Kate cooks fruit skewers with toddlers while visiting a parent support group

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he Duchess of Cambridge made fruit skewers with toddlers during a visit to a parenting support project in south London.

Kate, 40, could be seen smiling as she joined a cooking workshop organized by mental health charity PACT in Southwark on Tuesday.

The Duchess said she wished she could have joined a similar group after giving birth to her first child, Prince George, adding that she would have “learned a lot”.

PACT – Parents and Communities Together – aims to tackle isolation and loneliness by providing access to health and social services for parents in hard-to-reach communities.

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The Duchess, who has previously championed early childhood research, met with mothers and children to learn more about the challenges they face.

She spoke of the importance of creating a “holistic” system to ensure that single new mothers and their children do not “fall through the cracks”.

PACT organizes “Parent University” educational courses for pregnant women or those with newborn babies.

Visitor Simonetta Guerra explained to Kate how the course educates parents about the influence a child’s early years have on brain development and the importance of letting them play.

The Duchess of Cambridge arrives for a visit to PACT (Parents and Children Together) in Southwark

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“As a new mum, I would have liked that,” the Duchess said. “I think I would have learned a lot. The importance of the game.”

She added: “What’s so fantastic is seeing the amazing work that’s going on here. This support you offer is amazing. Science confirms it.

Kate helped two-year-old Jonathan, who was wearing a smart shirt and celebrating his birthday, cut his banana.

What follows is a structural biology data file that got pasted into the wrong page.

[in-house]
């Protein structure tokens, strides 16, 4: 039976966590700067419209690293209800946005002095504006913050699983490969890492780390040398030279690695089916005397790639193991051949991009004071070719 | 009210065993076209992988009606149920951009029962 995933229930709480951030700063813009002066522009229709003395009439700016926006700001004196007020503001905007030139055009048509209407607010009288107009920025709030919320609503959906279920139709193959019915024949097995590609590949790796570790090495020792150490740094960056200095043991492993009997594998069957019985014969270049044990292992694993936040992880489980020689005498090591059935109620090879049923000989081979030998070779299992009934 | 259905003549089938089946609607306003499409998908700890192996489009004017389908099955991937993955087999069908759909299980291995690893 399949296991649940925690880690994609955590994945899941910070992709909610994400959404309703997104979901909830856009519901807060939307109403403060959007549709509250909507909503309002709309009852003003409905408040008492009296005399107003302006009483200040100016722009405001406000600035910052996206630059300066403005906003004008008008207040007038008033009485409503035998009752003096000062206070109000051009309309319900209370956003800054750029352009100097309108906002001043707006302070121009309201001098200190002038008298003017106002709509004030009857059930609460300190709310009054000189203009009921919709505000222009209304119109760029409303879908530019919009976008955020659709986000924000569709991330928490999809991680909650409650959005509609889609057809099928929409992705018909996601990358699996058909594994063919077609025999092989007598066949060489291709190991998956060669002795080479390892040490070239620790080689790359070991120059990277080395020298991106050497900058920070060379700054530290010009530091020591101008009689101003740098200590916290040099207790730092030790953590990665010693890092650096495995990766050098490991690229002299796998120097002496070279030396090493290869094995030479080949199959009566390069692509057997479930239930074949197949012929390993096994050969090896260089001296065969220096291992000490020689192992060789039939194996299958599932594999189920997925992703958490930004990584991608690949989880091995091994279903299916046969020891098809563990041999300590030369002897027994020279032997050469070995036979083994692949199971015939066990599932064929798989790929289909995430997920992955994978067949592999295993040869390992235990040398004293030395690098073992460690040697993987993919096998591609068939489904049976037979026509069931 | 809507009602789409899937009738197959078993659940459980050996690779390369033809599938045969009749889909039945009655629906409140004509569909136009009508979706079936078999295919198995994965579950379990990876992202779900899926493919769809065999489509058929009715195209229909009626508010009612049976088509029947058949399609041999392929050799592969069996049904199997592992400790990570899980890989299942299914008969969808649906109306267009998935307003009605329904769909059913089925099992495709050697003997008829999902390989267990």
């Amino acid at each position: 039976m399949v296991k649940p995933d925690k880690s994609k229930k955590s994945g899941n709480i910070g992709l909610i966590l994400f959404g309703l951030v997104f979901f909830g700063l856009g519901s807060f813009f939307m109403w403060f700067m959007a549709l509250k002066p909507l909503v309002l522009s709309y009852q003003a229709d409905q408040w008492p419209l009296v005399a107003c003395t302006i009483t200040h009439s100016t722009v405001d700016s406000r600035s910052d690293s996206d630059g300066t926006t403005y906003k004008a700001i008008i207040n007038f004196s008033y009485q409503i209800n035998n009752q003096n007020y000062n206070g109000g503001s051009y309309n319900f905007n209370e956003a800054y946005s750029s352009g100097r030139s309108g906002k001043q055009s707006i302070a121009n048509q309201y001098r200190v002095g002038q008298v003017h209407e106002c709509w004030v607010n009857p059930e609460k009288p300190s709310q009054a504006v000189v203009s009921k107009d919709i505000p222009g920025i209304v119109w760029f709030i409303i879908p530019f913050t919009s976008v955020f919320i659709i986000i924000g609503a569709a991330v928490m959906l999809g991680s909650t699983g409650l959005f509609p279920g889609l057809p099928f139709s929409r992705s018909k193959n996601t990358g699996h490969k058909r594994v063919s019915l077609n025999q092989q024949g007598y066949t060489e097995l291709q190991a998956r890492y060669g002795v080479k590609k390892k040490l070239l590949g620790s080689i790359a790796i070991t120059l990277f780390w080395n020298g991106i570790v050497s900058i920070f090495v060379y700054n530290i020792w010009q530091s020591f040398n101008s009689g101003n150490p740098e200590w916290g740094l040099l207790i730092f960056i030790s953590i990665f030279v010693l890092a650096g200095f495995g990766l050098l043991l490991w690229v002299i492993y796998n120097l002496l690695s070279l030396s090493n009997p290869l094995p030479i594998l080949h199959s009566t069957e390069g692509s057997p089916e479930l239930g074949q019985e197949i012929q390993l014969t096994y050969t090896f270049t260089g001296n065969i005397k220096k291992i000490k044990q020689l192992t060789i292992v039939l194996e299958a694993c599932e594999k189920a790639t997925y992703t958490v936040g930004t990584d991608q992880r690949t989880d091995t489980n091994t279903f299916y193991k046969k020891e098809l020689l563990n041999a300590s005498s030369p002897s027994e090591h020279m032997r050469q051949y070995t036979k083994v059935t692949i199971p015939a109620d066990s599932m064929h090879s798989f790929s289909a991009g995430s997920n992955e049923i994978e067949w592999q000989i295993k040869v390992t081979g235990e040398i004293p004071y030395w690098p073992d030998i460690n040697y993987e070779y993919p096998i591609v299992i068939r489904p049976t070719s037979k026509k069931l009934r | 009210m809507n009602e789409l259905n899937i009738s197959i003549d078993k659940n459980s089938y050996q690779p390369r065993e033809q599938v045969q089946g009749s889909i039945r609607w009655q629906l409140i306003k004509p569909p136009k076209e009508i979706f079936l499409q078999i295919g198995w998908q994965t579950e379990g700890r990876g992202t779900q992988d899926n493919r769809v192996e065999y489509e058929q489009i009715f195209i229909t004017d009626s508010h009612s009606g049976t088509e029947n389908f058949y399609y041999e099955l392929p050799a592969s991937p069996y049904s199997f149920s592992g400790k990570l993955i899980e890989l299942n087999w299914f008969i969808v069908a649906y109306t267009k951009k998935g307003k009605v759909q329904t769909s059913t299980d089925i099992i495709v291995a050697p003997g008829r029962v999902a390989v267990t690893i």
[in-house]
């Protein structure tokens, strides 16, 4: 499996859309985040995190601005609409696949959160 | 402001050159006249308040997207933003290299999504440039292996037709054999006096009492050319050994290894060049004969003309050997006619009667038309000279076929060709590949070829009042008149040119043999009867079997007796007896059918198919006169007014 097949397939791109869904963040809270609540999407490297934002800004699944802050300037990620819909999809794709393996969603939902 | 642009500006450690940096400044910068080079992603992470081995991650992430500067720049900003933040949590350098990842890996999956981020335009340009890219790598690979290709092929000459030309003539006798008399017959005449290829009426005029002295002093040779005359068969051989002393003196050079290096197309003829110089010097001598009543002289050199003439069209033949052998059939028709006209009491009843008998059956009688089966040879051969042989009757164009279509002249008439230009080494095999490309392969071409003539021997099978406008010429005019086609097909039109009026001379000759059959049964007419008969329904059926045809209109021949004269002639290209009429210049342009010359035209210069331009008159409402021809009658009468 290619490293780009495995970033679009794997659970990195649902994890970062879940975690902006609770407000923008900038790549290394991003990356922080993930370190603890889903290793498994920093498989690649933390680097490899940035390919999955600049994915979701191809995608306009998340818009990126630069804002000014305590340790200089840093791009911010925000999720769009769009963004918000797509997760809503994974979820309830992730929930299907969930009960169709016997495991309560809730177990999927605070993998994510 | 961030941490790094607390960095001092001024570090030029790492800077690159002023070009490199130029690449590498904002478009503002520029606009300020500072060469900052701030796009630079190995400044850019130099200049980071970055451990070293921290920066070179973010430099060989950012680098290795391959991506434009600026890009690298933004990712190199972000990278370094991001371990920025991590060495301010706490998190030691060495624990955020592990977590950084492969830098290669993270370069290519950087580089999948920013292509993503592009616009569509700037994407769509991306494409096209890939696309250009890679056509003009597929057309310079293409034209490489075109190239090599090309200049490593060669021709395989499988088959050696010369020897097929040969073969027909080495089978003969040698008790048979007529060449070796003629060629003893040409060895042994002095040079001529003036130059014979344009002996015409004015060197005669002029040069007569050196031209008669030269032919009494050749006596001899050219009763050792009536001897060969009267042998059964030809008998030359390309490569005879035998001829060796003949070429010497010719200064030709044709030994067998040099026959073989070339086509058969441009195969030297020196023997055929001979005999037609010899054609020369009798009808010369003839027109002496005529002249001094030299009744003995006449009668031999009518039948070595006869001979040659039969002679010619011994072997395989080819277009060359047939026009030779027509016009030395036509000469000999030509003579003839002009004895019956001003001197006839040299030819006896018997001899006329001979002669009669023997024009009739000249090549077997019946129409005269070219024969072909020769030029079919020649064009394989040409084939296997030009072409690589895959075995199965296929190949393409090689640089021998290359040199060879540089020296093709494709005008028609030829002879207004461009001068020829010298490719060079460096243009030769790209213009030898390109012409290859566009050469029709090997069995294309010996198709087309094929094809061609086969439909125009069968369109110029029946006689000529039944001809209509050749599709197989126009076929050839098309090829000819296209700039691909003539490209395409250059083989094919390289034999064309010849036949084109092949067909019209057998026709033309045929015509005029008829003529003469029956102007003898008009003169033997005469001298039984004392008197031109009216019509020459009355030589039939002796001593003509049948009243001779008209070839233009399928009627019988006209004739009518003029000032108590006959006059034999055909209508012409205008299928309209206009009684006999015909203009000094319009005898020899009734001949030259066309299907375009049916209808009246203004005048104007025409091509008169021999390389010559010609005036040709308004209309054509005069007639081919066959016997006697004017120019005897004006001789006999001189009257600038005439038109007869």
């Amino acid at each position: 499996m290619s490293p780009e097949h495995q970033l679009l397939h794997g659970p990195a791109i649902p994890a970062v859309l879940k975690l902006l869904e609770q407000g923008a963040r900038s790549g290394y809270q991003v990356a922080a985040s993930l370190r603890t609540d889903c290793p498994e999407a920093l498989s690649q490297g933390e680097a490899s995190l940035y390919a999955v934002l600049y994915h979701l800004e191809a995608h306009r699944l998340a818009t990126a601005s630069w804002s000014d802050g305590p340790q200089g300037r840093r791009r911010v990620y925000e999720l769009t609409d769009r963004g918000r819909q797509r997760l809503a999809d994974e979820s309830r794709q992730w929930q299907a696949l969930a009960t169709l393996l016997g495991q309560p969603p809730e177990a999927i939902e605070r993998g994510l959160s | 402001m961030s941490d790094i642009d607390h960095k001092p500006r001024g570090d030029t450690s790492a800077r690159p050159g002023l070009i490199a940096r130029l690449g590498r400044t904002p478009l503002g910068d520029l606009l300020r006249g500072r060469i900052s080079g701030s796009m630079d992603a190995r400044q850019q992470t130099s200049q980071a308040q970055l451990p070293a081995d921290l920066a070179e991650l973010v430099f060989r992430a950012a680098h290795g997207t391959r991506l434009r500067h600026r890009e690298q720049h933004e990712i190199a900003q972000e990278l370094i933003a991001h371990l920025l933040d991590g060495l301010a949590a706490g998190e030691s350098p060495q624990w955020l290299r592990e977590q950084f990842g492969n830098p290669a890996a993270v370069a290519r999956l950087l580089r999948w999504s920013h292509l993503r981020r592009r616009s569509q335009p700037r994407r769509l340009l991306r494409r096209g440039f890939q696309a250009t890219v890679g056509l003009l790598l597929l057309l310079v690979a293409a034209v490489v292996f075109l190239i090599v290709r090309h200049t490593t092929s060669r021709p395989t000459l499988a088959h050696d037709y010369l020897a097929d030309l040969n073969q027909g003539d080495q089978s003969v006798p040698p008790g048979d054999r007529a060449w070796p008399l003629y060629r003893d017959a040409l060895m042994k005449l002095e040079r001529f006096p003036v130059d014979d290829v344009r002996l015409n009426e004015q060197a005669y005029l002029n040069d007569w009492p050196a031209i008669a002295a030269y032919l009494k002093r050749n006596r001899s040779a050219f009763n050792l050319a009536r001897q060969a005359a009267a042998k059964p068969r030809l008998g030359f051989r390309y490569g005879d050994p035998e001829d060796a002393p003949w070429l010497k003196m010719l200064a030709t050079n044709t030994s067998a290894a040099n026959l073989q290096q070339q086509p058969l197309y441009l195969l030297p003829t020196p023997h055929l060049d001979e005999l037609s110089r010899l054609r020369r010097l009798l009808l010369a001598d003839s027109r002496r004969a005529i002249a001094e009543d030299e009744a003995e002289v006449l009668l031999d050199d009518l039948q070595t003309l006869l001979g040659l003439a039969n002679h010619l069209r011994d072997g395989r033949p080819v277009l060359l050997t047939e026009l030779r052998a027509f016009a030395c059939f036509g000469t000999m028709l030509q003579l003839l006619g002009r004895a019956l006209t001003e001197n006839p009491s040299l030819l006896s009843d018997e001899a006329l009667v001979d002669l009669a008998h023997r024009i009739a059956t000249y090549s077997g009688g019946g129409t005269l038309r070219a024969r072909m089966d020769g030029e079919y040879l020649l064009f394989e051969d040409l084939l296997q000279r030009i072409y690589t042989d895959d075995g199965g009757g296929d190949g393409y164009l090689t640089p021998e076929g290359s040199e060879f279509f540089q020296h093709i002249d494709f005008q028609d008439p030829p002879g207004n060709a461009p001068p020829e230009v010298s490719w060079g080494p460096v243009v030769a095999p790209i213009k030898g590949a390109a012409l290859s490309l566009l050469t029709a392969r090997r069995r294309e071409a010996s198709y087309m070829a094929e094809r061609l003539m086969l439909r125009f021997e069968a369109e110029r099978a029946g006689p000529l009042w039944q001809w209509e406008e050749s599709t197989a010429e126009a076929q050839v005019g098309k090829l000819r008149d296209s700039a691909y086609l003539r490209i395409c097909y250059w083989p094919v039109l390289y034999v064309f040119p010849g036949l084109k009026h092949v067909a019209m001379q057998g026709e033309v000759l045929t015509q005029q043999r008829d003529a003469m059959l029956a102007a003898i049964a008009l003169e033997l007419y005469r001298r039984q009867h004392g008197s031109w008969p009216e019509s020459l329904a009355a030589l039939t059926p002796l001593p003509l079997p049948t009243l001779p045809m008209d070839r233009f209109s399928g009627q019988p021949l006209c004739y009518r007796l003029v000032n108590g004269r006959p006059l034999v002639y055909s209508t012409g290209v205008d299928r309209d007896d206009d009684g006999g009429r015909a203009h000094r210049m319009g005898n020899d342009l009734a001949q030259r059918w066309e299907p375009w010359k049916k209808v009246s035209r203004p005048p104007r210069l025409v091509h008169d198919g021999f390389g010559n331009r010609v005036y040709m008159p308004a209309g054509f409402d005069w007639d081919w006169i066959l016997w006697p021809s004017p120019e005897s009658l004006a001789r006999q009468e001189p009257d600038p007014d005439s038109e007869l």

Her grandmother Grace told her that the sessions featured “lots of kids and lots and lots of toys”.

“Did it help your relationship with him?” Kate asked, pausing to say “Good job” to the youngster who was eating well.

Going to shake a mother’s hand, she laughed: “Sorry, now I have a sticky hand”, before making a surprised face at Zoe, a one-year-old child nearby, who was busy eating strawberries.

“I can see why everyone likes it here,” Kate added.

Kate watched children climb a frame to descend a slide, and accepted a “cup of tea”, full of kinetic sand, from a boy called George – the same name as her eldest.

Playing along, she took off her mask for a dummy sip before saying thank you and handing it back.

The Duchess spent time with Laura Barber, mother of two-year-old Rebecca, who spoke about mental health and the challenges of isolated parenthood.

Ms Barber said: ‘She said if she had had something like that she would have enjoyed it too.

MumSpace Playgroups are free weekly sessions hosted by PACT for mothers to share the highs and lows of parenthood.

Kate, who set up the Royal Foundation Center for Early Childhood, focuses much of her charity work on early childhood and its impact on later outcomes.

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